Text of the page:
Barbican 12 July 2011
I’ve been intending to write a bit about this for a while but life’s been pretty hectic recently and writing anything for the blog has gone by the wayside.
A friend had seen the gig was on and asked if I wanted to go with him and the chance to see Konono No.1 and the other Congotronic artists was just to good to miss. Prior to the gig I admit I was dubious as to whether the combination of African and Indie-Rock would actually work. The Congotronics sound is unique and to my mind already superb musically and I was unsure whether the combination of styles would in some way westernise and dilute the rawness and vibrancy of the original music.
Personally I’m more familiar with Konono No.1’s high-octane fuzzy thumb piano led sound than any of the other artist involved in the project. The DIY ethic of the Congotronics bands is also very appealing to my inner electronics geek The sound the bands are known for coming from their self built equipment made with whatever they can get their hands on. I confess to having a fear that they’d have acquired nice shiny amps and clean pickups and suddenly started sounding all slick and polished.
But it was an unmissable chance to see the artists in this context, plus I’d never been to a gig at the Barbican, so with the attitude of nothing ventured nothing gained I agreed to go.
I rather like the Barbican. Alongside the Hayward gallery I think it’s a great example of concrete used to it’s best in architecture, a celebration of it as a material. The venue appears to have had a refresh since I last went there to a graphic design exhibition while I was at Uni and is now, to my eye, magnificent. With my love of texture I found the end grain wooden floor particularly captivating. The venue is always very much a part of an experience for me. This may be rather obvious but when the performance fits into the venue I feel it just adds that extra something to the event.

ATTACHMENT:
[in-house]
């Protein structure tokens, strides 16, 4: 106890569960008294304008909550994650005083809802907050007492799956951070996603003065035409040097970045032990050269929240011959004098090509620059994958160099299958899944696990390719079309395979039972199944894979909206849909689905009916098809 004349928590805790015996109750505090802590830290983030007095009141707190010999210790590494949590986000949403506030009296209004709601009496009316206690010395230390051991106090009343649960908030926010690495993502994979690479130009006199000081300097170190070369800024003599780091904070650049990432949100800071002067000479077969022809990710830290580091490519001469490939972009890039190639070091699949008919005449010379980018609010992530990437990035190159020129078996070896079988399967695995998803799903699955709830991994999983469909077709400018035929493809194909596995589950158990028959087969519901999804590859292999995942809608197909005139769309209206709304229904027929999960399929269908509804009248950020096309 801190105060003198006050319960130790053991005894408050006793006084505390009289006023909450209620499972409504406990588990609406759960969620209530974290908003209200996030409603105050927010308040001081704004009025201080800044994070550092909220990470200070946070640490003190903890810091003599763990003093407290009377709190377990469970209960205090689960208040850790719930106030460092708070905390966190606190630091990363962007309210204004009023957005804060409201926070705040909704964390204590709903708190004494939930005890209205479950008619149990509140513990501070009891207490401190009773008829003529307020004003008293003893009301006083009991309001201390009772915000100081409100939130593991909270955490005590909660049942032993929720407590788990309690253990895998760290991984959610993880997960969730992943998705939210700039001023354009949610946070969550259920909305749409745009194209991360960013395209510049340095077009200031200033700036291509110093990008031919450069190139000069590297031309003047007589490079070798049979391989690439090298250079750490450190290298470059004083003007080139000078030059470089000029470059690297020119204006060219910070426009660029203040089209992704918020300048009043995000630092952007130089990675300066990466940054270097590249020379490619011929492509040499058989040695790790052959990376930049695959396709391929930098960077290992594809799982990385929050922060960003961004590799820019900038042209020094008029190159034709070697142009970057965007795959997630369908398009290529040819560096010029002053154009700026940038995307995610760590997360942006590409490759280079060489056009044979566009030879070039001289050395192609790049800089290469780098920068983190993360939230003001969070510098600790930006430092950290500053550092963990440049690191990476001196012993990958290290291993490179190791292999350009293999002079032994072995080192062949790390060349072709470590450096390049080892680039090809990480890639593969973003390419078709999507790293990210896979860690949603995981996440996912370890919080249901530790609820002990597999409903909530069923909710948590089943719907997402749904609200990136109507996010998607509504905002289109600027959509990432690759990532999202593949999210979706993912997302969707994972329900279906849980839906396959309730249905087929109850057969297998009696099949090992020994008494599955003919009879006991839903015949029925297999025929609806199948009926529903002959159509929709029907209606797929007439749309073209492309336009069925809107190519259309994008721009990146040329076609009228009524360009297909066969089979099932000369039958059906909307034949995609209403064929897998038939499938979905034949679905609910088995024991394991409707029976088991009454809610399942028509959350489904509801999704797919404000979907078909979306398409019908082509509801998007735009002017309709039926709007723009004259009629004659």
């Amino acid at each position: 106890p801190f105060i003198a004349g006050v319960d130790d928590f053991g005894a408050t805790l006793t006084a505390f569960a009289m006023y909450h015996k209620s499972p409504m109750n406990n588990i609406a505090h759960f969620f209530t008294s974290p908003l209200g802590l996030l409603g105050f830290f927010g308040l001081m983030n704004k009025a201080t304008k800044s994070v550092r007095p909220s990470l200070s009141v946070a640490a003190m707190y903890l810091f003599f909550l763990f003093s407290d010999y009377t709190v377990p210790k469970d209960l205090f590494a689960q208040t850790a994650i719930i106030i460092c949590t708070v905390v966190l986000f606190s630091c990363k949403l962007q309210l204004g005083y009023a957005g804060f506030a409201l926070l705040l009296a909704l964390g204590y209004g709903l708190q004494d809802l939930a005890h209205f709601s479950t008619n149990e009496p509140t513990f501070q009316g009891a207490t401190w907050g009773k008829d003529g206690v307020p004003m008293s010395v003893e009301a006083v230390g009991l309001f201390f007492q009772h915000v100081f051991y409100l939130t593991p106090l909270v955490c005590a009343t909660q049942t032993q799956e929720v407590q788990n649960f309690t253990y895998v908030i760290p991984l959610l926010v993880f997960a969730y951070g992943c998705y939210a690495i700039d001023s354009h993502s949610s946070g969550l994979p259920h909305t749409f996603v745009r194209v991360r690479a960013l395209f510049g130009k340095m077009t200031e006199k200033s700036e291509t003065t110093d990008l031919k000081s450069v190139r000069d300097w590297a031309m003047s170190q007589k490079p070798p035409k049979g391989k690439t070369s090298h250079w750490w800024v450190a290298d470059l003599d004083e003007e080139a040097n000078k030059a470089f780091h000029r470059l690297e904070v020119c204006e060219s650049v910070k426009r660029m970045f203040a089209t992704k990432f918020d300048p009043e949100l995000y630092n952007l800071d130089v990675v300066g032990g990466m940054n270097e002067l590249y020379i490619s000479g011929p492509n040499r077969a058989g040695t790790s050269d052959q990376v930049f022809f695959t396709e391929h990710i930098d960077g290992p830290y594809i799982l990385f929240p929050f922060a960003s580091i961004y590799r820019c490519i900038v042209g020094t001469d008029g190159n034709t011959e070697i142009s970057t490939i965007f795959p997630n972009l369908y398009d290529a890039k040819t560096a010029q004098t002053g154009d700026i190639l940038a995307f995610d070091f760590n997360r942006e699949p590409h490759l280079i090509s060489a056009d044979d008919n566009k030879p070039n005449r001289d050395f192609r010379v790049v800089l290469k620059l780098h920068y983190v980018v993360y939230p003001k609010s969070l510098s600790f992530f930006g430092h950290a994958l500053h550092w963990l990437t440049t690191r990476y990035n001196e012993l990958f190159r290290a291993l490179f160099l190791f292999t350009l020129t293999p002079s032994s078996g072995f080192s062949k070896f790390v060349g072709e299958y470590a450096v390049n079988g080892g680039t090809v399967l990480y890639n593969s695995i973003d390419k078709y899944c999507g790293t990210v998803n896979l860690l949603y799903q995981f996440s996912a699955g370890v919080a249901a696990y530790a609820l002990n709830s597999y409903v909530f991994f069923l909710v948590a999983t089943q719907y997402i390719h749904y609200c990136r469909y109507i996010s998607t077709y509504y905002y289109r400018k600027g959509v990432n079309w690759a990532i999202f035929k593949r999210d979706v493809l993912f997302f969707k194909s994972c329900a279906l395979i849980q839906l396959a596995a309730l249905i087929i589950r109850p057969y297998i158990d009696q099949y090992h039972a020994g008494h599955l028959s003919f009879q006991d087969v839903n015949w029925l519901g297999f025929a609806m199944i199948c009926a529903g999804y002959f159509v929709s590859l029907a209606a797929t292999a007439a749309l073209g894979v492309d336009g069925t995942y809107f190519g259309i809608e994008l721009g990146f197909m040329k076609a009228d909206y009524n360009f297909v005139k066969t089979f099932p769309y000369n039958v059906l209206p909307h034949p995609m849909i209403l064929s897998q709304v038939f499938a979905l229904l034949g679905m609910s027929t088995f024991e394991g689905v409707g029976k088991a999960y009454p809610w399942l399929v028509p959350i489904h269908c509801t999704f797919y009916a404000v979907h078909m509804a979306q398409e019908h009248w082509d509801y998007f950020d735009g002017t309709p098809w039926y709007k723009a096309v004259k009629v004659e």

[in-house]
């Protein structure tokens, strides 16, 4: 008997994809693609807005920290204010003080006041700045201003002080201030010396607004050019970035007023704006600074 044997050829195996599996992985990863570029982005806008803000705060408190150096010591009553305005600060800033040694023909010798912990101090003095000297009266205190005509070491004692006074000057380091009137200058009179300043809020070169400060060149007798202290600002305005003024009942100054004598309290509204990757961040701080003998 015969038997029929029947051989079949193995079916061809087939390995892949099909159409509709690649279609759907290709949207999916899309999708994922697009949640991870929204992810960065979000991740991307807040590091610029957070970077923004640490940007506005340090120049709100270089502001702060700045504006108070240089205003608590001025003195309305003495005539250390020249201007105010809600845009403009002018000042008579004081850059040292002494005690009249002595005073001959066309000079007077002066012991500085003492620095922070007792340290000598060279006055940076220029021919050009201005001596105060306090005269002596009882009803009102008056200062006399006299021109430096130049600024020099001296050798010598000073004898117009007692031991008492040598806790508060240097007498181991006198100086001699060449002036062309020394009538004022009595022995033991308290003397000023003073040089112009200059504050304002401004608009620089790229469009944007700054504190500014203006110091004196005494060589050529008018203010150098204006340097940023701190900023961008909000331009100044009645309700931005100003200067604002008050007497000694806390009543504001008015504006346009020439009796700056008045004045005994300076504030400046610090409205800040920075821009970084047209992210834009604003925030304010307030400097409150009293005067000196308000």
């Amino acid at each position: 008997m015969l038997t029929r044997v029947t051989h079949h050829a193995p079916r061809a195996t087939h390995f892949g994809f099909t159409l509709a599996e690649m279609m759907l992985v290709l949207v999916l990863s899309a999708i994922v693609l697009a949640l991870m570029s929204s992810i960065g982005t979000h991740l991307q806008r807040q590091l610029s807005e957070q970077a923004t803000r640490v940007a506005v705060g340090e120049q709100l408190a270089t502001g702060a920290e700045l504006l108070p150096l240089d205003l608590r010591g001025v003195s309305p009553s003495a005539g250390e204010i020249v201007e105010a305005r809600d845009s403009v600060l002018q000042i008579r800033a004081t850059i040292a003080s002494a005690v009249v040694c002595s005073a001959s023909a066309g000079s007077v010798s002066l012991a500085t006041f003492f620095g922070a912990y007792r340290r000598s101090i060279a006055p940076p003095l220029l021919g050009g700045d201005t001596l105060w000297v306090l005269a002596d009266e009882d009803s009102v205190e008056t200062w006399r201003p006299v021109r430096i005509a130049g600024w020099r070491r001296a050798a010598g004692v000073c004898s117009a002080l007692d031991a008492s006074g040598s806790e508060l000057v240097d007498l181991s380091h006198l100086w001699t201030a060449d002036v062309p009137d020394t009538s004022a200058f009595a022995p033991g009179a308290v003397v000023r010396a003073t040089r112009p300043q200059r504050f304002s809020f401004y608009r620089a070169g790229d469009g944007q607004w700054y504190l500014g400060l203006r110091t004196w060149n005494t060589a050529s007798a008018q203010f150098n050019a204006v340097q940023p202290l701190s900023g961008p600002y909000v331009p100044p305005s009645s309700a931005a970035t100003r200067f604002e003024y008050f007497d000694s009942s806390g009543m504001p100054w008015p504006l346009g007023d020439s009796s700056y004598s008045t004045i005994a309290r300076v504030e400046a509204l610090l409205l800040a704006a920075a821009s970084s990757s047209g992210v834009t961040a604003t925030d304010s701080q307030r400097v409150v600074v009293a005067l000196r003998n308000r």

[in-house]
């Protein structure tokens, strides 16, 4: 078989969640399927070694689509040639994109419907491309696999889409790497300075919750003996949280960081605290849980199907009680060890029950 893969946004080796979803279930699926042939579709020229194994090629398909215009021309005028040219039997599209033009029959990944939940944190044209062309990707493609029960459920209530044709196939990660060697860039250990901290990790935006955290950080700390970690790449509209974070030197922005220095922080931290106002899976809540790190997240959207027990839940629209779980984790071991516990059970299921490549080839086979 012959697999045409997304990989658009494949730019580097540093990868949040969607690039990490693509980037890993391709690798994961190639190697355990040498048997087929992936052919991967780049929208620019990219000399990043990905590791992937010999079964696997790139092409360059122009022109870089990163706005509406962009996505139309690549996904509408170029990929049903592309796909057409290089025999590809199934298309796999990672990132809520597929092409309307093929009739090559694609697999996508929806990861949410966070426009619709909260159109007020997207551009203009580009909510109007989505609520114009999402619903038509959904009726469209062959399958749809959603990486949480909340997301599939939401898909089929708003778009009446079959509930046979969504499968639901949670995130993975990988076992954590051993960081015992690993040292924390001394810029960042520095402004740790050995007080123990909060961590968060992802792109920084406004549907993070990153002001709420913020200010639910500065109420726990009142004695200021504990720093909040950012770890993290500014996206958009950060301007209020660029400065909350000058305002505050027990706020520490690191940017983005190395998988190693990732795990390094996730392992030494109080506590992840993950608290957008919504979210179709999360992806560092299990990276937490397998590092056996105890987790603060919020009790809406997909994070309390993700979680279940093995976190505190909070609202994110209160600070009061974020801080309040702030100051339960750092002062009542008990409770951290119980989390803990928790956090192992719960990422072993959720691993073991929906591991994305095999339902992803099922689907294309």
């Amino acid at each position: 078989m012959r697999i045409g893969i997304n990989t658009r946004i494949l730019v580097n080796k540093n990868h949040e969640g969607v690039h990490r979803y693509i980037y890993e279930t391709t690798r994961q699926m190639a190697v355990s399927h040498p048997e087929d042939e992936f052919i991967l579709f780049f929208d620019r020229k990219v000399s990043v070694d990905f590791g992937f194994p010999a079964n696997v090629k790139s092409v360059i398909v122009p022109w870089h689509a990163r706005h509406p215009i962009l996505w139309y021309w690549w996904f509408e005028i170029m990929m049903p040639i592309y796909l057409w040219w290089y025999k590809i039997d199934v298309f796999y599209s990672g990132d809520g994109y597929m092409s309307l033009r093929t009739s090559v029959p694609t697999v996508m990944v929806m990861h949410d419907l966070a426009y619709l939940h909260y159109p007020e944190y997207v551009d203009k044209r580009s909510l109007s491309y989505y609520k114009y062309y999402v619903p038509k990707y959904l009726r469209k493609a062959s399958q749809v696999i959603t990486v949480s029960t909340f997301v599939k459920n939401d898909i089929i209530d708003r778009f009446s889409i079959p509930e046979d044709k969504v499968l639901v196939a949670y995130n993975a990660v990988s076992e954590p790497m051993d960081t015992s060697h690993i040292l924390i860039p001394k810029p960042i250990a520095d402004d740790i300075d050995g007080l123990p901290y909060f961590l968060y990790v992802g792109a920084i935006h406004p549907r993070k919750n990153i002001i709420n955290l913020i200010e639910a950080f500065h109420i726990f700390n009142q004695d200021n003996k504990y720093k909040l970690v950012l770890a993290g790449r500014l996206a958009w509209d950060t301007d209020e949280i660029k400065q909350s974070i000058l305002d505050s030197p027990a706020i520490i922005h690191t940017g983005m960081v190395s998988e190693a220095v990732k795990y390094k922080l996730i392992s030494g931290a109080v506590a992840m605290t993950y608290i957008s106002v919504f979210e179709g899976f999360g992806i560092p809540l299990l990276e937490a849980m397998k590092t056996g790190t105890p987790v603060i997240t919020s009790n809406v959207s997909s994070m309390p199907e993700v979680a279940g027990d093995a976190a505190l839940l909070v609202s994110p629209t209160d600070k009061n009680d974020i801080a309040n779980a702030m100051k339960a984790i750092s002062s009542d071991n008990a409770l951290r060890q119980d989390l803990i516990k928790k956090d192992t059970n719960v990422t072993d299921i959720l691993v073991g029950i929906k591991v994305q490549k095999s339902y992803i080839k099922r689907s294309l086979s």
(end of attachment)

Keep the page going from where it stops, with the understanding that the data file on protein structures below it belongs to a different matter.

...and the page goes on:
The night’s program started with Stranded Horse, a singer/guitarist currently experimenting with playing Kora. As he explained at the start of his set, he is finding his own way of playing the instrument rather than traditional African techniques. Although the Kora songs understandable weren’t as well developed as the pieces accompanied by guitar, I still found the music entrancing and would be interested to hear where he goes with this.
Sadly the sound wasn’t brilliant with the vocals getting a little lost in the mix at the time, a problem that seemed to persist for the headline band as well.
The Congotronics vs. Rockers supergroup came on stage in single file performing a whistling tune and taking their places on stage before launching into their set. All my fears were instantly dispelled. The music ranged between the Western Indie and Folk structures of the Rockers within the band and the Congolese styles of the African bands.
The Bands seemed to work very well together on stage. The Artists all brought a little of their own music to each other’s styles. Each getting an opportunity to have their moment as the ensemble explored each other’s music. Personally I preferred the African tunes, possibly because I prefer their music. I felt these tunes were a lot more vibrant and energetic.
There were definitely a few characters on the stage. At one point the leader of Konono No.1 wandered off stage having looked a little disinterested for a while and was followed by a few other members who went to retrieve him. He seemed a lot happier when it was his turn to let loose on thumb piano and lead the band in what I’m guessing was a few of Konono No’1’s own tunes to finished the set. At which point a fair amount of the audience got to their feet to dance, in total disregard of the stewards who quickly gave up trying to get them to remain seated.
All in all an excellent night hopefully one the project has been successful in bringing the music of the artists within the project to audiences who might not have discovered them otherwise.
You can follow the project at their blog here: http://ctvsr.tumblr.com/